CATHAY PACIFIC produced a better-than-expected performance for the first half of 1995, after overcoming what the airline admits was a poor start to the year.

Japan's Kobe earthquake early in the year resulted in the cancellation of ten Cathay flights and added further gloom to the already depressed Japanese market. Cathay says that the strength of European, Japanese and Taiwanese currencies partially offset the Kobe effect, however, helping towards a 2.4% rise in passenger yields.

Despite this early setback, the Hong Kong carrier managed to end the half showing profits of HK$983 million ($127 million), up by more than 22% on 1994's weak performance. The second half of the year, traditionally Cathay's strongest, put the airline on course to beat its 1994 result.

Chairman Peter Sutch repeats warnings about Hong Kong inflation and over-capacity, but admits that there are "some signs of recovery" in depressed yields. He adds that benefits are showing through from the airline's drive to improve productivity and lower costs, even though staff costs were up by nearly 12% for the first half.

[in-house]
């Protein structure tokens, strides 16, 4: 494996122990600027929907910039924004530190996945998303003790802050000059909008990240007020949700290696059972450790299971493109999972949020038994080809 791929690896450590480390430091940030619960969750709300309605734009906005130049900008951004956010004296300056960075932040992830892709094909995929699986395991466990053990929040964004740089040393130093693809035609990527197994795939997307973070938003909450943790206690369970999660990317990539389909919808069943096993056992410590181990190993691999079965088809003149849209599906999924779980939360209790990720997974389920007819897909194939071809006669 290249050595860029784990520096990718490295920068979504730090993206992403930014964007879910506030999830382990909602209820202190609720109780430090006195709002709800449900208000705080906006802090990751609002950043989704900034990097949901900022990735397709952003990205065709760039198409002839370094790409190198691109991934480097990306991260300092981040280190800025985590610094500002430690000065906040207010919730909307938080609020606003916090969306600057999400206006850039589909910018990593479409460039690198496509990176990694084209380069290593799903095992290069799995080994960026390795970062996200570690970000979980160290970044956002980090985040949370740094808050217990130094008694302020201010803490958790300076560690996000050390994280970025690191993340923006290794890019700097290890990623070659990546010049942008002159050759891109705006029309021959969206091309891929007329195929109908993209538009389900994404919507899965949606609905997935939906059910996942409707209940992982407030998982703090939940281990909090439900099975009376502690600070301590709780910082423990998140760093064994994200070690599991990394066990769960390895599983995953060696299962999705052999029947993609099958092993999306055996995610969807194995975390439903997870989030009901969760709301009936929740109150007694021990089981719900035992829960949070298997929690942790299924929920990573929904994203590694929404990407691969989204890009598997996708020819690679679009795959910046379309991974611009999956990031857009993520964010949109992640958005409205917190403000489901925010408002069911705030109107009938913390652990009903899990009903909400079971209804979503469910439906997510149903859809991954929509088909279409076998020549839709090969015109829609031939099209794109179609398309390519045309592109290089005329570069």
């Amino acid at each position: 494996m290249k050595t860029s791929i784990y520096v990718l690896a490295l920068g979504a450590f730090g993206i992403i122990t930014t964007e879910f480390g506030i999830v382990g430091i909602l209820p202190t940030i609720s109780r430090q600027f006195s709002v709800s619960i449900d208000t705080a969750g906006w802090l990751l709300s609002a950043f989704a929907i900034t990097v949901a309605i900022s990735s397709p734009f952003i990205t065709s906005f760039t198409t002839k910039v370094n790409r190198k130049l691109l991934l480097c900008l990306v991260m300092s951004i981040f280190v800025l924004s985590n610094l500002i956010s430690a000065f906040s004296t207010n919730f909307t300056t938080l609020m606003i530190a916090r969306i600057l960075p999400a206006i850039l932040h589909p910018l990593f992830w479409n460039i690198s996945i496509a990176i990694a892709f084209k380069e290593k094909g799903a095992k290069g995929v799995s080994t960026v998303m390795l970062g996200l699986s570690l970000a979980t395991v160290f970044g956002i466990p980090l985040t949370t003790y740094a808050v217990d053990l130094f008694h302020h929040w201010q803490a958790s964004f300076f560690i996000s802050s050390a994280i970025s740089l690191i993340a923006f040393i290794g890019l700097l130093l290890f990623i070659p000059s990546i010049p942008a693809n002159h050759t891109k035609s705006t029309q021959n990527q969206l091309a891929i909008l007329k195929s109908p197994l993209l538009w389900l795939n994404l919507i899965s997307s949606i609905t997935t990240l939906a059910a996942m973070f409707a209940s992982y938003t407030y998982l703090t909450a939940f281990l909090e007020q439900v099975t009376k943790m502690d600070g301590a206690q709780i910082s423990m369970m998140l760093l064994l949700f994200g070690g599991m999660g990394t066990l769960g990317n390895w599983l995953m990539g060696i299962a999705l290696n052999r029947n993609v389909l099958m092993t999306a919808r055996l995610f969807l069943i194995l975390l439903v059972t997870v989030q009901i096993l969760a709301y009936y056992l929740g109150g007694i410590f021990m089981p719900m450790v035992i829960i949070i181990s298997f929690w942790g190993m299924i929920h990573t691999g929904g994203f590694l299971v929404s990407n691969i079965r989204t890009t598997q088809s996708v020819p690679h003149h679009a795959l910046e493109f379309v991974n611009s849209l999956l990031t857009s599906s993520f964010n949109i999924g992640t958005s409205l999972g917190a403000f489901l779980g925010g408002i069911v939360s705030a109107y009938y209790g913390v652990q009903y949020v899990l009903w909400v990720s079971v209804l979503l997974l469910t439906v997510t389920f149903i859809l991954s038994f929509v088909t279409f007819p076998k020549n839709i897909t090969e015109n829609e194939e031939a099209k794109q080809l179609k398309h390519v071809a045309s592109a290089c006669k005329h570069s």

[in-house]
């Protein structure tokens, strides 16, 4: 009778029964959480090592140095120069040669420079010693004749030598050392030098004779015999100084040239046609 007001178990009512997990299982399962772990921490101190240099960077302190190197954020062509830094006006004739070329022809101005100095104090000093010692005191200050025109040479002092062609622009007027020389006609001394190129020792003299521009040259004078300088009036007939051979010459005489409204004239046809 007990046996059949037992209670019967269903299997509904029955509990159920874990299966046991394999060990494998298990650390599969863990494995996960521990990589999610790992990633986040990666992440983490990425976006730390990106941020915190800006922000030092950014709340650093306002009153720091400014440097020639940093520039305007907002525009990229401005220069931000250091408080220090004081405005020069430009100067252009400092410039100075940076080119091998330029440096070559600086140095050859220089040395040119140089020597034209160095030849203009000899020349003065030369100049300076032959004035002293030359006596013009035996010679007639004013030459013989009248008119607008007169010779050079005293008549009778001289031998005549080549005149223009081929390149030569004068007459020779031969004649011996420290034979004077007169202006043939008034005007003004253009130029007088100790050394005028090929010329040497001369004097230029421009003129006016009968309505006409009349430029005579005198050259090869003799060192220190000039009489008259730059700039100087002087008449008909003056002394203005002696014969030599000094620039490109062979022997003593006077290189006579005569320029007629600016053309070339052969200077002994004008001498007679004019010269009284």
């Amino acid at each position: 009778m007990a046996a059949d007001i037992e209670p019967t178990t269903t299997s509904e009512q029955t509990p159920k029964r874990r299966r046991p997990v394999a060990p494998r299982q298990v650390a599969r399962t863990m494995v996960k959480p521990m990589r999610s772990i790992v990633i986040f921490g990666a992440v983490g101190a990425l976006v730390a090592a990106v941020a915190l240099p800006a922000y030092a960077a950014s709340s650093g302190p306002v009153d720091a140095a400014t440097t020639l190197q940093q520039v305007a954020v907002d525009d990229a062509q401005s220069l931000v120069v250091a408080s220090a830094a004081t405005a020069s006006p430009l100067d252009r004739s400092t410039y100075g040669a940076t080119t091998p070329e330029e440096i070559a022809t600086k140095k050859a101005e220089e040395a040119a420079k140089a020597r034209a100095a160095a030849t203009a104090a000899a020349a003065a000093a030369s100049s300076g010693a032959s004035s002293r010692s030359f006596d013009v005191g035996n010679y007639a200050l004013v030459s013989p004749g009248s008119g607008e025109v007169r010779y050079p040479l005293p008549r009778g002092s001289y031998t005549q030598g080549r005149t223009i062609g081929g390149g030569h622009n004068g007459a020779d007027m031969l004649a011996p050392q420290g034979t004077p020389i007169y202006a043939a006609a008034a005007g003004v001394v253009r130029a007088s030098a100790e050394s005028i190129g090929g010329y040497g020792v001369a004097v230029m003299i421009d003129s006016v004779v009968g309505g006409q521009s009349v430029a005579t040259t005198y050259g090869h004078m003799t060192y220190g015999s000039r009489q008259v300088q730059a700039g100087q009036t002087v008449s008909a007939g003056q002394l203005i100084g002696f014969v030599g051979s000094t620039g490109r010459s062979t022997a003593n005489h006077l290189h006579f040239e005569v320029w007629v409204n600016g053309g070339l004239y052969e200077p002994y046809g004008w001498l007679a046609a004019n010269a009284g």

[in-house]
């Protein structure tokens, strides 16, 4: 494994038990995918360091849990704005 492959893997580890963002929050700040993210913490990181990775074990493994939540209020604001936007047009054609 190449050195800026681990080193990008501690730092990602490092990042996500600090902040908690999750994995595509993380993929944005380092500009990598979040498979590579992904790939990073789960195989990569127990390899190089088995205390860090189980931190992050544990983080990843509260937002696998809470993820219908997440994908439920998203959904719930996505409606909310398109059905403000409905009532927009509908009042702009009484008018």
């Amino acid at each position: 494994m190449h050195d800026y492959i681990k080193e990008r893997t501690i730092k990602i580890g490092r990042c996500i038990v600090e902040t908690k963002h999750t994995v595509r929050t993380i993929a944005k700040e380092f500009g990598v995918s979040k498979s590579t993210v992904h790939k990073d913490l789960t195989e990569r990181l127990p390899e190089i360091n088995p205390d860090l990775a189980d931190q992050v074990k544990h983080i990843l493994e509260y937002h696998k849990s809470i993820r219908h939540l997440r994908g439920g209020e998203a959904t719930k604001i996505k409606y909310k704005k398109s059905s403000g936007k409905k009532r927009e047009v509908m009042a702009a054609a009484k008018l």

Sutch also says that Cathay remains concerned over the intentions of China National Aviation following its application for an air operator's licence in Hong Kong. "We are in discussion both in Hong Kong and Beijing in this regard," he says. "Severe shortage" of capacity at Kai Tak airport is also raised as a concern, likely to constrain the airline's future growth.

While passenger traffic rose at a steady 7.3%, cargo grew at an unexpectedly high 25%. The cargo unit, now utilising Airbus A340 and A330s in place of the smaller Lockheed L-1011s, saw revenues leap by nearly 40%, to account for more than one-fifth of the airline's total turnover.

Hong Kong Aircraft Engineering (HAECO) in which, Cathay Pacific holds a 25% stake, posted a 19% drop in net profits over the first half, as the result of low maintenance rates and rising local costs. Profits ended the half at HK$174 million, despite holding turnover steady at just under HK$1.2 billion.

As well as industry over-capacity and high Hong Kong inflation, HAECO suffered a HK$17 million write down on the sale in June of its stake in Australia's ASTA Aircraft Services.

Source: Flight International